I hope the wildflowers (especially the bluebonnets) hold on until your dad arrives! Is he a wildflower or nature enthusiast? I was thinking of visiting Texas this month to see the bluebonnets myself (I’ve never seen them) but it was not to be.
My dad does like things of nature and this will be his first visit to Texas. Hope you can visit next year!
Don’t worry about which tulips are in which pots. Just enjoy them…and let us enjoy as well when they bloom.
Will do, John!
We’re in a similar spot, I guess. (Except that you have a much larger collection of Snowdrops–wow!) I do not have many Tulips because the rabbits have eaten them out of existence over the years. A few remain here and there in prickly spots between thorny shrubs. Spring is happening fast now–yay!
For some reason the rabbits have done only minor damage to my Tulips, while they have devastated my Phlox and Amelanchier.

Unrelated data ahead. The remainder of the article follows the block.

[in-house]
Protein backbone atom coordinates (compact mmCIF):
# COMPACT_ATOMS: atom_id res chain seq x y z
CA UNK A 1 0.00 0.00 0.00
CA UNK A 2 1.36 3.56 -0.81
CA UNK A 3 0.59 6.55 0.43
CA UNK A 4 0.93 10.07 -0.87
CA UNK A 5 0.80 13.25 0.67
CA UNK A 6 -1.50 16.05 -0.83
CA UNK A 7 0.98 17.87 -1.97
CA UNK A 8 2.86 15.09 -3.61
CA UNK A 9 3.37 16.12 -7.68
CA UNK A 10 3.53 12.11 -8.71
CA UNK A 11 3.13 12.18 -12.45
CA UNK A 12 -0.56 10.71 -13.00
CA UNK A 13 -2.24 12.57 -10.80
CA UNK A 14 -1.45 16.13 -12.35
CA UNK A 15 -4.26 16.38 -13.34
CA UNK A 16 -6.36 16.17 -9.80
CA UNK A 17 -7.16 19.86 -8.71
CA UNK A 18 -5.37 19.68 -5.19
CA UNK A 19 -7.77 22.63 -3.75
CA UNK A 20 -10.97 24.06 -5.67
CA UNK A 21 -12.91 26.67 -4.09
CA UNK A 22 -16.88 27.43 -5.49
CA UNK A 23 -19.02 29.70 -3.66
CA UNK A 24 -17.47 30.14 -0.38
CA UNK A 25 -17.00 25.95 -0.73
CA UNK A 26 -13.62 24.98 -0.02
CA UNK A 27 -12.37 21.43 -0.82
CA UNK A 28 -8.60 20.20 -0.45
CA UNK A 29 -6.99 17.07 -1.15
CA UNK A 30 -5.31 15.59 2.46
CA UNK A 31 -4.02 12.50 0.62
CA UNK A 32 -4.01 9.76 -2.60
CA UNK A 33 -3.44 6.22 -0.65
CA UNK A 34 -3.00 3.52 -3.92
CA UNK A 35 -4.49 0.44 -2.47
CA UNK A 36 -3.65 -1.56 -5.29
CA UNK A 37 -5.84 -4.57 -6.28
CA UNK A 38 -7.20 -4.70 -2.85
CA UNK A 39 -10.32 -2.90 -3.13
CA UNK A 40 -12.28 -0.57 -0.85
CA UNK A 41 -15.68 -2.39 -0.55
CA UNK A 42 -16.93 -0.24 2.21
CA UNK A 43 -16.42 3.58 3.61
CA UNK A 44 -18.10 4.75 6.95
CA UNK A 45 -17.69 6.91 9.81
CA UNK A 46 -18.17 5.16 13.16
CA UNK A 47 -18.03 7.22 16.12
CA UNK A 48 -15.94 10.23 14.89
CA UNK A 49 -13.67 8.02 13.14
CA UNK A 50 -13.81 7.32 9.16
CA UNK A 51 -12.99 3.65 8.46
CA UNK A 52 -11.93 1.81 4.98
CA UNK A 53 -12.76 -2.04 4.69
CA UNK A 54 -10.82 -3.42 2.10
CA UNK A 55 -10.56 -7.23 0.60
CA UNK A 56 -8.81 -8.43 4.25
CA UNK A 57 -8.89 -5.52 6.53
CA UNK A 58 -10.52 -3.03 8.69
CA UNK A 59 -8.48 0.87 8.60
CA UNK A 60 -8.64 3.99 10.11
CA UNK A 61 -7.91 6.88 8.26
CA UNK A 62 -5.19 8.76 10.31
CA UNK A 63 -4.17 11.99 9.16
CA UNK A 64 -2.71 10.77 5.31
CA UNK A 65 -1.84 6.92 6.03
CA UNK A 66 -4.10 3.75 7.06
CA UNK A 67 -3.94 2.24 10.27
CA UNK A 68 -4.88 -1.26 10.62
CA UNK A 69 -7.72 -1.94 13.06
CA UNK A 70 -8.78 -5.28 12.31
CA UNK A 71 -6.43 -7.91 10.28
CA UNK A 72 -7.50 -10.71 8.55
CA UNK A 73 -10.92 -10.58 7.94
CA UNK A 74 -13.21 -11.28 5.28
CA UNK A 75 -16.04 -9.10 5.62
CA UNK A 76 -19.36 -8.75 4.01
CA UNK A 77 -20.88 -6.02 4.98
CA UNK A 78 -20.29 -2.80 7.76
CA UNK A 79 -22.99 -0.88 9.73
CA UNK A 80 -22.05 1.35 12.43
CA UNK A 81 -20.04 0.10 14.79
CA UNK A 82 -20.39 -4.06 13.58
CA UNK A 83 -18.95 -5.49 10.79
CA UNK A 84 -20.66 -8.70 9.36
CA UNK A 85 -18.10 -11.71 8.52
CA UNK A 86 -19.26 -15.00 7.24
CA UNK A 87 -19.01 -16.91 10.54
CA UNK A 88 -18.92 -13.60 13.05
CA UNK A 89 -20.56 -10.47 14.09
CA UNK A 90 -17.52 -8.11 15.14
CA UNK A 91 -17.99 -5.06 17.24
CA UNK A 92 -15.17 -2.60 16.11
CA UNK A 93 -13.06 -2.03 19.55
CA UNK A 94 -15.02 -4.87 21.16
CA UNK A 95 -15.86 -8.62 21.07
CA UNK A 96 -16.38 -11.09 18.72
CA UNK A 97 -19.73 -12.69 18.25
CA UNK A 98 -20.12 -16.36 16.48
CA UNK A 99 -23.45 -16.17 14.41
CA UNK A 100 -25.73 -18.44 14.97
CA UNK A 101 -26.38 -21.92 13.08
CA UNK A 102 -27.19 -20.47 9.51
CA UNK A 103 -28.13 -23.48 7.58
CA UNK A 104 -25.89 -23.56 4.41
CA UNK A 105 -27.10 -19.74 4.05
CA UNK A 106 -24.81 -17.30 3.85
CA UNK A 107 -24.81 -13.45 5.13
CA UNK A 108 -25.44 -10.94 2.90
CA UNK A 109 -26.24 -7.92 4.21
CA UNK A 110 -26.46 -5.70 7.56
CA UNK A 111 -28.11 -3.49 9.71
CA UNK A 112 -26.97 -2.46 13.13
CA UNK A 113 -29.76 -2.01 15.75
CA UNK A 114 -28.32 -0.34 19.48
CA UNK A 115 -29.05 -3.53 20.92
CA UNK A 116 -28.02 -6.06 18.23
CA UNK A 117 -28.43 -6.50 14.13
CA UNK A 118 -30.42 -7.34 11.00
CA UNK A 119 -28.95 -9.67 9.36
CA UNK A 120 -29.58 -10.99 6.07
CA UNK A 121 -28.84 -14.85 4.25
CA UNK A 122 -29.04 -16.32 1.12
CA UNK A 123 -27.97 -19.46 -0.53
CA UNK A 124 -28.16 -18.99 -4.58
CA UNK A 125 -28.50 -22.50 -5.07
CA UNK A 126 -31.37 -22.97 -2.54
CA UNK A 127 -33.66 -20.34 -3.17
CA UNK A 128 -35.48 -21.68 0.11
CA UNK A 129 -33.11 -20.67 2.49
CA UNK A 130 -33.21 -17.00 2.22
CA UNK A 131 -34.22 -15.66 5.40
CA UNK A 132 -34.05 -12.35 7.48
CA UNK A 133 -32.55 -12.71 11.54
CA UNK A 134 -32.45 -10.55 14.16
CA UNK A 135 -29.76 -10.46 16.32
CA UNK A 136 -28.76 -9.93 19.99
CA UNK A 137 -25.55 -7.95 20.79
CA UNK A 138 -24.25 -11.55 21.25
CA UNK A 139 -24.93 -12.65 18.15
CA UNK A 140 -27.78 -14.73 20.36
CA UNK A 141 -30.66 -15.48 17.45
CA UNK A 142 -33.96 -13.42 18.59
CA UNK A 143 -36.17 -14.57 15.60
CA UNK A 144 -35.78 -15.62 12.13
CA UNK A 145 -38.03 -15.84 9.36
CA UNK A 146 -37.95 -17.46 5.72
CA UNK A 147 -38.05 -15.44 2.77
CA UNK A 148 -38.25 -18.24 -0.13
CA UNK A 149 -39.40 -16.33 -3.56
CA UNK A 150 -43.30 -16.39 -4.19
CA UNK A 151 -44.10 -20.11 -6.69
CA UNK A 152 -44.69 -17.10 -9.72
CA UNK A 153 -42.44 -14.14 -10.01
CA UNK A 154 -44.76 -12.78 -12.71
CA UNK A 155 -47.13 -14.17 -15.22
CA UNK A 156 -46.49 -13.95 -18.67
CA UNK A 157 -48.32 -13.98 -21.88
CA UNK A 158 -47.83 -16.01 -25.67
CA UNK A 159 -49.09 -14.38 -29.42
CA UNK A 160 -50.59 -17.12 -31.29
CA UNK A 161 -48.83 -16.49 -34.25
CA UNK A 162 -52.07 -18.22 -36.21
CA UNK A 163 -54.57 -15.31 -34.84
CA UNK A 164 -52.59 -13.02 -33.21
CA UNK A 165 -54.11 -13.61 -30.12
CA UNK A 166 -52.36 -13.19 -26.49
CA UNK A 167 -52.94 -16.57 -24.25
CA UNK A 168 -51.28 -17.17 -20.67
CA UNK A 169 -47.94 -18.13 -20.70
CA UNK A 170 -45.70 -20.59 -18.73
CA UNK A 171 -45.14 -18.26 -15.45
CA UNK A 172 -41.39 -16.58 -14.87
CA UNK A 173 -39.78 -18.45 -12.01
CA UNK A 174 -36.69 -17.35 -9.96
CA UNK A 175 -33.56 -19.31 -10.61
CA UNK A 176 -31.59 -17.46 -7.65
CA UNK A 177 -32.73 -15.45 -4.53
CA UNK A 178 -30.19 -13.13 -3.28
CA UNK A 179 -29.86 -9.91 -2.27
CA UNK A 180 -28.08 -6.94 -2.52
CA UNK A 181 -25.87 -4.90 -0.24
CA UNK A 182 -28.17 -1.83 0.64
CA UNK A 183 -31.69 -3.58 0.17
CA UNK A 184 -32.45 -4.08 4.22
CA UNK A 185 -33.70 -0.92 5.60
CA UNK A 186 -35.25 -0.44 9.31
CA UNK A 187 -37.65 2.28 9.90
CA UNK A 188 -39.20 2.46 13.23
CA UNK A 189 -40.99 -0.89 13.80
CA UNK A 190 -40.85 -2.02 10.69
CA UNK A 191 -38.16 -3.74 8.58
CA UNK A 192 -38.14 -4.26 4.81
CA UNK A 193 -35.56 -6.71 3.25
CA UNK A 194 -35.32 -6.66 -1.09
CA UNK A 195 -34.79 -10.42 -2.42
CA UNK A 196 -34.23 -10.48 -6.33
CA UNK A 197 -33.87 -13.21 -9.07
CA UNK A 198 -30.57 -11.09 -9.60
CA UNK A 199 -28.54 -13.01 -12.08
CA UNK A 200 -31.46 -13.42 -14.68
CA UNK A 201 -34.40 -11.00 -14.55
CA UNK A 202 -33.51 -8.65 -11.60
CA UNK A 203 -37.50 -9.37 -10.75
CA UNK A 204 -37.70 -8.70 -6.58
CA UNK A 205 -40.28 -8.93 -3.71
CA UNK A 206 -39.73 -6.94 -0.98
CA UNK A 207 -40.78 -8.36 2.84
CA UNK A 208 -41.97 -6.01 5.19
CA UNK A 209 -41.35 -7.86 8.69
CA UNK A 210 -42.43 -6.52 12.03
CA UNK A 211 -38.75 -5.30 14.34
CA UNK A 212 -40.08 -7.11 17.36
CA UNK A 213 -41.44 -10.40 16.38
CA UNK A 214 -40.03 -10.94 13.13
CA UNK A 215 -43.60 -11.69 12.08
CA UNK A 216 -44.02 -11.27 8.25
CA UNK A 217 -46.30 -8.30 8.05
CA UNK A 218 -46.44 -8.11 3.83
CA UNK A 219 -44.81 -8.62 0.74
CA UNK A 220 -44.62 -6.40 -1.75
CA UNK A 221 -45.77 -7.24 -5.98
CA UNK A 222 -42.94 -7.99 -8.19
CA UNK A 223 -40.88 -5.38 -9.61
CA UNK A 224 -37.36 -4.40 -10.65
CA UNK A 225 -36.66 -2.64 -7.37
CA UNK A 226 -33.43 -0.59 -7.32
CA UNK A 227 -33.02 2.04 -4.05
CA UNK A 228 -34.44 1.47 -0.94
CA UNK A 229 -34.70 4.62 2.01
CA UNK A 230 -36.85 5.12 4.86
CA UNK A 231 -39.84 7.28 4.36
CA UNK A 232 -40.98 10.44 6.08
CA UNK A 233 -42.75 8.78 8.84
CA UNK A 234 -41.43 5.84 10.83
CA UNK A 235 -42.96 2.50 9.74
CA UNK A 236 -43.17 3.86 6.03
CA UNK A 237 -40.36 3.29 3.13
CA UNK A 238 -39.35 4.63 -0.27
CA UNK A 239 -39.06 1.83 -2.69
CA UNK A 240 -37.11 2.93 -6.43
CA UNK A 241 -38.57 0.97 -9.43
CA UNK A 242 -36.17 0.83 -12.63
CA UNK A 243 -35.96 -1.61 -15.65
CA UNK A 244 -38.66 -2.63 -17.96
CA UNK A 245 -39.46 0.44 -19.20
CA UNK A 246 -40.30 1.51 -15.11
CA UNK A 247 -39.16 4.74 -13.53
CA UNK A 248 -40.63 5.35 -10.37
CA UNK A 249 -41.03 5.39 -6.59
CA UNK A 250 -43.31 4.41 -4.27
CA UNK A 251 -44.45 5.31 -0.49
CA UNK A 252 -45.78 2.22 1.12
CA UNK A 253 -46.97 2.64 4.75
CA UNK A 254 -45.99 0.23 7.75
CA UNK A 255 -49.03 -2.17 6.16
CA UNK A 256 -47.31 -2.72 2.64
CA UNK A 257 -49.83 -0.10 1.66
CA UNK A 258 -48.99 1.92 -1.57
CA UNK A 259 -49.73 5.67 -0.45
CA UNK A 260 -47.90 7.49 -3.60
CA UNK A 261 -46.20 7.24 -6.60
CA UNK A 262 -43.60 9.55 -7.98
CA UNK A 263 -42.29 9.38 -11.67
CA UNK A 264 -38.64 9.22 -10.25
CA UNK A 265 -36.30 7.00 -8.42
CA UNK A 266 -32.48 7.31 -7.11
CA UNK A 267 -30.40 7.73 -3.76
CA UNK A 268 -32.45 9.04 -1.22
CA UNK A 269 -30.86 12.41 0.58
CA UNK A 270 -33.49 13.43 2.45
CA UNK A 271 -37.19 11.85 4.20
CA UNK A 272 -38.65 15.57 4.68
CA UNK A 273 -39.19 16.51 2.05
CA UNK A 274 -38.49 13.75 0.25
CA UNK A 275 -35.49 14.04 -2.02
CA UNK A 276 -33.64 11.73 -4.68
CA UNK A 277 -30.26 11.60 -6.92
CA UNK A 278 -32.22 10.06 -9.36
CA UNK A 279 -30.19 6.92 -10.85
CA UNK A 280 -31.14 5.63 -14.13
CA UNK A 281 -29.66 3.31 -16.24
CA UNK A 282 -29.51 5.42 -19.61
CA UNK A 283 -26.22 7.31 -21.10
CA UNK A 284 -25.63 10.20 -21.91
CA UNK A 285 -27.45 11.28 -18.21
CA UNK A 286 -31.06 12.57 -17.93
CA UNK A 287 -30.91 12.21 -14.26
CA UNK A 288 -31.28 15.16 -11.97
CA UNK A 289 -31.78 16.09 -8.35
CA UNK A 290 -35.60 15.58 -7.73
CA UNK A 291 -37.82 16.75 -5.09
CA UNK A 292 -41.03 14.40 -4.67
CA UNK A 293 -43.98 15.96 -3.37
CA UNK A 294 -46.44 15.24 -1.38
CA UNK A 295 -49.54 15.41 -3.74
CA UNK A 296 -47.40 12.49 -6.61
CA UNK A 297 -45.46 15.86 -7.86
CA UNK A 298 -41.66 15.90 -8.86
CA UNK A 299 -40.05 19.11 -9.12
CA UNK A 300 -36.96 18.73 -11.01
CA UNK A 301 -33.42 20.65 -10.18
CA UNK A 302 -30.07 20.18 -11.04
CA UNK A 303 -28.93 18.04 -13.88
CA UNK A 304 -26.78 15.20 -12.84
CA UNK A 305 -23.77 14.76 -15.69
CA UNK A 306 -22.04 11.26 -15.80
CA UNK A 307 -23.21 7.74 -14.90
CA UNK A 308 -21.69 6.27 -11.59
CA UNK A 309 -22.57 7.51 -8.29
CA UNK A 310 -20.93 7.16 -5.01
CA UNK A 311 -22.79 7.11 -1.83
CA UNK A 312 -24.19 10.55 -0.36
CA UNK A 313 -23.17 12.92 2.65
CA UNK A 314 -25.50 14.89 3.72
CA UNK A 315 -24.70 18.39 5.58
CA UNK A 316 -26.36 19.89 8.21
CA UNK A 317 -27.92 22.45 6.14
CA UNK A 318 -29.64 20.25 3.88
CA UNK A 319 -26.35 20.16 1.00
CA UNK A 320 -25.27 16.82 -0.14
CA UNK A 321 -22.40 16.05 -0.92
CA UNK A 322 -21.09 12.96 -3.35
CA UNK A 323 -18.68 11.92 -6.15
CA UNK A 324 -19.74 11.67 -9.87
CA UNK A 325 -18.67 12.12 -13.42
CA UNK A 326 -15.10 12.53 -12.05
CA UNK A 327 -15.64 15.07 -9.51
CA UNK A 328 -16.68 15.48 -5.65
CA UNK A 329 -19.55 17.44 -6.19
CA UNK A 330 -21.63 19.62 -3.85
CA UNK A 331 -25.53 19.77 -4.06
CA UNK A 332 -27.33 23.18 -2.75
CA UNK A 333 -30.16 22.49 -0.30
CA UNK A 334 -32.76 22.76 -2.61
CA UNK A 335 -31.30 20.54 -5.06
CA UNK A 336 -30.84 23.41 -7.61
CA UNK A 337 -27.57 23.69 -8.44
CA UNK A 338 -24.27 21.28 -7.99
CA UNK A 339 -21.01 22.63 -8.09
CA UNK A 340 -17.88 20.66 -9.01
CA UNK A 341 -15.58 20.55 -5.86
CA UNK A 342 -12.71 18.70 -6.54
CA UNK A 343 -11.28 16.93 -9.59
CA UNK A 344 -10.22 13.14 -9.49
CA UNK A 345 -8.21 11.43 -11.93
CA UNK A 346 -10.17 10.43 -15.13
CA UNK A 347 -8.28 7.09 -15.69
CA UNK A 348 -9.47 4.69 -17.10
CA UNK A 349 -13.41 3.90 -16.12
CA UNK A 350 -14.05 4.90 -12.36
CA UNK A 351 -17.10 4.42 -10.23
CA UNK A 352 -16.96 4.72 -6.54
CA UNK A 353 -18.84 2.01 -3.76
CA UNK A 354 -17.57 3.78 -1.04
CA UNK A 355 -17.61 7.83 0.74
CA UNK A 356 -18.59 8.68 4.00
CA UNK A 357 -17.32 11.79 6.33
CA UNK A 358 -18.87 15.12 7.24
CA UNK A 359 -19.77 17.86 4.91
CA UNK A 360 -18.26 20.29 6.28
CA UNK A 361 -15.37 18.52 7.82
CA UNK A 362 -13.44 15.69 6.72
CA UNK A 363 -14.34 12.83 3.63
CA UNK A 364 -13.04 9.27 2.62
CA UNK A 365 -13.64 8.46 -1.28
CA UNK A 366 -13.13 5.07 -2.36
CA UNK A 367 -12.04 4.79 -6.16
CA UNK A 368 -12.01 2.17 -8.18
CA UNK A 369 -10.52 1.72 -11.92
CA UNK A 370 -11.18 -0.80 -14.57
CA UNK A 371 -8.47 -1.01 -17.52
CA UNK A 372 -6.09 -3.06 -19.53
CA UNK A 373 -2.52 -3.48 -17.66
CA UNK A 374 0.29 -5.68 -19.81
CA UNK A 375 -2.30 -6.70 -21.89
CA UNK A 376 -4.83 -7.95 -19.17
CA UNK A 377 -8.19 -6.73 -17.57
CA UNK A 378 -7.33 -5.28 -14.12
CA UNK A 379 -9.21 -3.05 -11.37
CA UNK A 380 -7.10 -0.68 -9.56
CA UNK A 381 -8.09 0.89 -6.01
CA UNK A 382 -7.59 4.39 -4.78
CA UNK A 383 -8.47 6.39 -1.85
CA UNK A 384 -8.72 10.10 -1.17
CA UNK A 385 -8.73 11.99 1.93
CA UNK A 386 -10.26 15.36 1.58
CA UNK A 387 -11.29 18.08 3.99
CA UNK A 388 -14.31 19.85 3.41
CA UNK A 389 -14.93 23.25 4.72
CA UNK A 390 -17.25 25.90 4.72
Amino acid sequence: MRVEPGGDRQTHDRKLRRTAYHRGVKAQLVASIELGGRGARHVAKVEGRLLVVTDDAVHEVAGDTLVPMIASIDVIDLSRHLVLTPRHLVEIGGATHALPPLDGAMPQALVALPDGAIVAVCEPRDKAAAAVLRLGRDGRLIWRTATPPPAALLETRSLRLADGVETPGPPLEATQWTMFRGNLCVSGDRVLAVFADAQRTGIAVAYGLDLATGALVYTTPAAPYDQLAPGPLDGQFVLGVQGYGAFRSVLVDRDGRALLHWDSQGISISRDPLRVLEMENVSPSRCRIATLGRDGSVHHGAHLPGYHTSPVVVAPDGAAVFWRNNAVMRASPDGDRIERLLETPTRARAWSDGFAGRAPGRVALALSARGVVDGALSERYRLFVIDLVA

No neck tulips… made me giggle. They will be pretty though. Looking forward to seeing them in all their no-neck glory.
This morning they seemed to be growing necks!
After a long drab winter, that punch of orange from the no-necks is sure to brighten any day.
It certainly does!
Isn’t that funny, squill always seems to be one of the early bulbs for me, long before the tulips show their faces. although those are some darn funny tulips. I’ve never seen anything like that before. The one looks almost completely open wrapped up in it’s folds of leaves. Pretty colours, hopefully they show their necks as you say so you can get a closer inspection.
These tulips are VERY early, most will come in after the squill.
Lovely that you are enjoying your bulbs at last after such a long winter. A very pretty little tulip.
It gets nicer as it develops.
Just beginning here and very few. Too much water and cold weather for many to bloom yet. You are weeks ahead of me.
We’re lucky spring came a little early this year.